OPEN 7 DAYS A WEEK
Bring a picnic, your kids, friends, family-
Enjoy the fresh air and the Flint Hills. Take a walk around Volland and through the draw.
Wave to the train as it goes by, and fly a kite.
Did you know that Volland had the first tennis court in the area – and a softball team?
Families gathered here every Sunday afternoon, and sometimes there were a hundred people.
Renew the tradition, get out of the house, and bring your dog on a leash.
Here’s a taste of what you will see on the Trail –
Trail Head Kratzer Brothers Mercantile / The Volland Store | Built in 1913, it ran continuously until 1971 when Otto Kratzer died. In 2015, it was repurposed as The Volland Store “A Place for Art and Community.”
“The Ruin” of the Kratzer House | From here you can see the Old Kratzer Store, the New Kratzer Store, train tracks, the site of the Train Depot and Cattle Pens (long gone).
Before the “Ruin”
The Kratzer house caught fire in 1929 from cinders of a train’s steam engine and burned to the ground. Otto Kratzer and his family moved to the top floor of the Volland Store. The remains of the house are the “Ruin” today.
Original Kratzer Brothers Mercantile, Depot and Stockyards | Built in 1892, it served rail traffic, section crews, cowboys, and the families of surrounding ranches. The train depot and stockyards were behind the store. Cattle shipping was a major driver of the economy.
Volland Hill | Look beyond tracks to the top of the hill. Volland is spelled in limestone rocks. It indicated the town the train was passing through. It is most visible after prescribed Spring burning.
Follow the sign to the The Trail Through the West Draw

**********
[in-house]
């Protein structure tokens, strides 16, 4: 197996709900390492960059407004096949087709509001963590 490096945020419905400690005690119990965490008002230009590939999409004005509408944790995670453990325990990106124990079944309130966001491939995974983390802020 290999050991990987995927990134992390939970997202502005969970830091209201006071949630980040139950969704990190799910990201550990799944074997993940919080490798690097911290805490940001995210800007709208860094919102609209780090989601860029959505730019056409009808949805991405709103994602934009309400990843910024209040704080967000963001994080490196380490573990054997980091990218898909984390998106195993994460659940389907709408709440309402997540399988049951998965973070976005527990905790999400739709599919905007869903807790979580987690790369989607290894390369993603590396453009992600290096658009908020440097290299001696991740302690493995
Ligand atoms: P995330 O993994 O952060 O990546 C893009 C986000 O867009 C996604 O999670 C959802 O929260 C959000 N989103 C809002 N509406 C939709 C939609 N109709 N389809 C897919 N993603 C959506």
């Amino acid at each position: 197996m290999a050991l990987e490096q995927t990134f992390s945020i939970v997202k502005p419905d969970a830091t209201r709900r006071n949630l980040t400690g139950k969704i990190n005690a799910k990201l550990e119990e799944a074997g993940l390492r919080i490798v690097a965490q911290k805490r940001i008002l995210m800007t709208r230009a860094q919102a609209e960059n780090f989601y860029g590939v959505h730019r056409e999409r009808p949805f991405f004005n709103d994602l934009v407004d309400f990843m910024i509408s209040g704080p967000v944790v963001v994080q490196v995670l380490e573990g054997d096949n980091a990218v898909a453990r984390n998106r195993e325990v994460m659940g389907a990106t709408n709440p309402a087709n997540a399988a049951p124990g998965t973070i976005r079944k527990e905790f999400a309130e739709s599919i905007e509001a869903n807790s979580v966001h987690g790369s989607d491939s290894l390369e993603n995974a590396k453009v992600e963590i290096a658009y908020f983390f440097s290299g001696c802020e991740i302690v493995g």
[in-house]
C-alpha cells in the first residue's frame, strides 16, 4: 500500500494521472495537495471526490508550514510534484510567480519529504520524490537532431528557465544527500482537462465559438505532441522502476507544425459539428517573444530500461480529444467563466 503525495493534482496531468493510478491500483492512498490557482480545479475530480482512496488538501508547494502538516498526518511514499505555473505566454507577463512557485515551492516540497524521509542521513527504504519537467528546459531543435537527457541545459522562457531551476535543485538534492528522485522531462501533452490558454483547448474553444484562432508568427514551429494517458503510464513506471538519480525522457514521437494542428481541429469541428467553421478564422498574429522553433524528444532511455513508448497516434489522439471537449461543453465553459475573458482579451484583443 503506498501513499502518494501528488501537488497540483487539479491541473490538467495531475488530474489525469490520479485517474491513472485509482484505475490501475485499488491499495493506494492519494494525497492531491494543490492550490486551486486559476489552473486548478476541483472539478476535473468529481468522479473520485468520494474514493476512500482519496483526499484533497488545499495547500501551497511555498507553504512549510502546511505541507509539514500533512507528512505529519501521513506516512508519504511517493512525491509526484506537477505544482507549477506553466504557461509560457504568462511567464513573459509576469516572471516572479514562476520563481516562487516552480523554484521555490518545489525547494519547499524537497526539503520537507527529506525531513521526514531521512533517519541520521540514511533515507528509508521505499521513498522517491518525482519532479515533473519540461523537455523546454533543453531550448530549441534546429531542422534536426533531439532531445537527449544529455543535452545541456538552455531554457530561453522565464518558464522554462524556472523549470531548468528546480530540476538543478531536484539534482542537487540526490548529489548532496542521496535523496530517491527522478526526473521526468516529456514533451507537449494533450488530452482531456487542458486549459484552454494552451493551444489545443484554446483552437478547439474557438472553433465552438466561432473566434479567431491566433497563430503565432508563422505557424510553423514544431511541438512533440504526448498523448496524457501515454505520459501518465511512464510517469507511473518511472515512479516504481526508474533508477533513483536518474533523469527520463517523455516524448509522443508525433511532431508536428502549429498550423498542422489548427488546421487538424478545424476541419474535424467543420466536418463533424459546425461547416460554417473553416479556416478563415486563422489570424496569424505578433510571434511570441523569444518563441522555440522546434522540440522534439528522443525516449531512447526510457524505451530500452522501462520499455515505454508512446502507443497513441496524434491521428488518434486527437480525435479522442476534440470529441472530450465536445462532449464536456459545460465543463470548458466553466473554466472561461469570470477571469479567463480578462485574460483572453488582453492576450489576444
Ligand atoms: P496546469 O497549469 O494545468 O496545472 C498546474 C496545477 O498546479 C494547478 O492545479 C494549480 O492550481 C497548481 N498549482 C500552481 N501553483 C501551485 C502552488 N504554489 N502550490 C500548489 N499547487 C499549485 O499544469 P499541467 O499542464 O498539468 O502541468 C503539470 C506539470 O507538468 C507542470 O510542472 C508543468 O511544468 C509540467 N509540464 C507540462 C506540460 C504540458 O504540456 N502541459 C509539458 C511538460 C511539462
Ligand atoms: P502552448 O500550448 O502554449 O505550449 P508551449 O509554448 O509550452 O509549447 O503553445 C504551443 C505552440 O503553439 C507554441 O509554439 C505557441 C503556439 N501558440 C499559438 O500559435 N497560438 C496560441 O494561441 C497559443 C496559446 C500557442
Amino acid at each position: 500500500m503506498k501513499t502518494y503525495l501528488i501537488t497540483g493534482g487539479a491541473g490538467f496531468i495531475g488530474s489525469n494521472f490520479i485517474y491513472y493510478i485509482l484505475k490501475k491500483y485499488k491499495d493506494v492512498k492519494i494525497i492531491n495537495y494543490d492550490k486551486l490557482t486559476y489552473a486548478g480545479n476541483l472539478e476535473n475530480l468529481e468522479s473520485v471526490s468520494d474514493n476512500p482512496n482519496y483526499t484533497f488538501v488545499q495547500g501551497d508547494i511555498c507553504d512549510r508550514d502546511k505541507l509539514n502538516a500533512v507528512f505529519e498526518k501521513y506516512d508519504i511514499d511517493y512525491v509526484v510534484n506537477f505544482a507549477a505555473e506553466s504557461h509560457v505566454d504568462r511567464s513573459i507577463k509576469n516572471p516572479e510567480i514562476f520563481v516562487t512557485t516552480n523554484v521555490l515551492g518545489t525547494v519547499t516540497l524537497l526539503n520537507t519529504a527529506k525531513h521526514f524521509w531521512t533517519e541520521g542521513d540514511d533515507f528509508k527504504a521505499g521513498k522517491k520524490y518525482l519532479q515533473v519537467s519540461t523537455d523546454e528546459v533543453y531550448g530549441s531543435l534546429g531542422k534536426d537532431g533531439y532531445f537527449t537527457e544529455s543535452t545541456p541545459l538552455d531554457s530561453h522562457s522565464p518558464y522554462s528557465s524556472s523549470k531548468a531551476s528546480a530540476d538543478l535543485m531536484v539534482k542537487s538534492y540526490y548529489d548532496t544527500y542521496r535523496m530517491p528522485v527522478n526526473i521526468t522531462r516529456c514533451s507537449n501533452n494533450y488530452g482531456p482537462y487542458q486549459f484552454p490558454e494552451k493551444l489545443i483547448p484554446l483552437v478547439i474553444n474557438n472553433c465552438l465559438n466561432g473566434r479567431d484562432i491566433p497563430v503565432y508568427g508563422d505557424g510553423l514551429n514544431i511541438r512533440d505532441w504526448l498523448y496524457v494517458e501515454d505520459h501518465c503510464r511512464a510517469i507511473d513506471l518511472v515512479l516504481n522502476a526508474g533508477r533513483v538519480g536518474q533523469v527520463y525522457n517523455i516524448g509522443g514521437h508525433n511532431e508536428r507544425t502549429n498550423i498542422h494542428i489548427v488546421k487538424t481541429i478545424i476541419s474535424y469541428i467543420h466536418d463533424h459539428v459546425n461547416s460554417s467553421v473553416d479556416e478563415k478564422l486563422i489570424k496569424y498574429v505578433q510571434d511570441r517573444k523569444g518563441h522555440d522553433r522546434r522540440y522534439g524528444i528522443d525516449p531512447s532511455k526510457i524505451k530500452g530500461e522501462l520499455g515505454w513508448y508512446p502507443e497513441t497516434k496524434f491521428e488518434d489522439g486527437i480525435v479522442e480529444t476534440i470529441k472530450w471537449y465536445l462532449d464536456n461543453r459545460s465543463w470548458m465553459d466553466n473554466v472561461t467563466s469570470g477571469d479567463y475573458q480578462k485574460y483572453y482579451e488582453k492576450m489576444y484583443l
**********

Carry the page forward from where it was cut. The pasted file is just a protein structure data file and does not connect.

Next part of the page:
Walk the trail at your own risk.
-Venomous snakes and poison ivy
-When windy or rainy do not enter the West Draw
-Dogs need to be on a leash
Seasonal Creek | The area’s watershed flows through this draw to West Branch of Mill Creek (just across the railroad tracks). The stream is seasonal, usually running dry in the summertime. Native trees are found near waterways in the Flint Hills, and the trees lining this stream are Black Walnut, Hackberry, and Buckeye, is there a Redbud?. Look for the giant Hackberry tree.
Emerging from the Draw onto the Prairie | The brome field is on your right. Brome is a non-native perennial grass. It is cut, raked, and baled in June, then stored until winter to feed cattle. Native Tallgrass Prairie is on the left. The original prairie has not been touched by the plow. Native species include wildflowers, native prairie grasses, and sedges. At each stop on your walk, scan the landscape to see what you can see.
Near the corral – Volland Re-Imagined
A Place for Visiting Artists | Artists, scientists, and humanitarians who love nature, appreciate simplicity, and enjoy engagement with local communities, will be given time and space in the little houses of Volland. Occasional Artist Residencies will range from two to four weeks.
The Little House | A “kit house” from the 1920s. In 2019 the Design+Make class of 5th year architecture students at K-State redesigned the house for the Visiting Artist and Residency program at Volland.
“Otto’s House” | Originally located just south of the Old Kratzer Store. It was moved there (dragged by horses) from the neighboring Fix Ranch. It became home to Bill and Otto Kratzer, and eventually it was moved to its present location. After refurbishing, it will become part of the Visiting Artist and Residency program.
The Blacksmith Shop | First located by the railroad tracks but later moved to be closer to the Store. Today it is a gathering place for lunch, an art workshop, or a backdrop for musicians entertaining an audience in the picnic grove.
The Ice House | Located on top of a deep square pit whose walls were lined with stone. Ice was cut from frozen creeks in the wintertime and stored here before it was delivered to surrounding ranches where it provided refrigeration of sorts. Stones of the original Ice House form the garden walls.
The Volland Store | Now hosting art exhibits, music concerts, horse shows, vintage motorcycle shows, talks by artists, and many community gatherings. It is a Place for Art and Community.